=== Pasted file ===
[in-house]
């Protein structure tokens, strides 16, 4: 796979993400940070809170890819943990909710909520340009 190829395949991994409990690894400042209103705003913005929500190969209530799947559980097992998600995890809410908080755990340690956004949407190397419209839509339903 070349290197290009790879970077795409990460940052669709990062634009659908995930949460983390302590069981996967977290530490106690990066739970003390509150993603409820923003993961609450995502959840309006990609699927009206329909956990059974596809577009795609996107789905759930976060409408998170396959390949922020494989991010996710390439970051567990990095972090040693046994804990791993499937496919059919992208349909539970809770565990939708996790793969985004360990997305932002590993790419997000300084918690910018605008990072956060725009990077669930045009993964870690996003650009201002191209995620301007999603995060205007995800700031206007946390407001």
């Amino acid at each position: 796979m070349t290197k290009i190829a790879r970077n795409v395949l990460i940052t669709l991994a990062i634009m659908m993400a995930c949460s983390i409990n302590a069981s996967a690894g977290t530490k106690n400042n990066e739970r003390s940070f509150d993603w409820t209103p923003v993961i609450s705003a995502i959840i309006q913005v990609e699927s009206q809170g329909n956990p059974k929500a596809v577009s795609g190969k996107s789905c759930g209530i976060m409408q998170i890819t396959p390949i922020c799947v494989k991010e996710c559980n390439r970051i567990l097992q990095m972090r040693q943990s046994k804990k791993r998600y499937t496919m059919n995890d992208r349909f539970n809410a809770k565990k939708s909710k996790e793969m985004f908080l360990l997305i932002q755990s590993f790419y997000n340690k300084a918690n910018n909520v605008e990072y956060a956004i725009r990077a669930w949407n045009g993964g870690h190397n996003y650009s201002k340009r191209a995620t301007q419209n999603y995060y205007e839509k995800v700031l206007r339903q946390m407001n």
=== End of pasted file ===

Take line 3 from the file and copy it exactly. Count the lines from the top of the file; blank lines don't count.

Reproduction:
């Amino acid at each position: 796979m070349t290197k290009i190829a790879r970077n795409v395949l990460i940052t669709l991994a990062i634009m659908m993400a995930c949460s983390i409990n302590a069981s996967a690894g977290t530490k106690n400042n990066e739970r003390s940070f509150d993603w409820t209103p923003v993961i609450s705003a995502i959840i309006q913005v990609e699927s009206q809170g329909n956990p059974k929500a596809v577009s795609g190969k996107s789905c759930g209530i976060m409408q998170i890819t396959p390949i922020c799947v494989k991010e996710c559980n390439r970051i567990l097992q990095m972090r040693q943990s046994k804990k791993r998600y499937t496919m059919n995890d992208r349909f539970n809410a809770k565990k939708s909710k996790e793969m985004f908080l360990l997305i932002q755990s590993f790419y997000n340690k300084a918690n910018n909520v605008e990072y956060a956004i725009r990077a669930w949407n045009g993964g870690h190397n996003y650009s201002k340009r191209a995620t301007q419209n999603y995060y205007e839509k995800v700031l206007r339903q946390m407001n």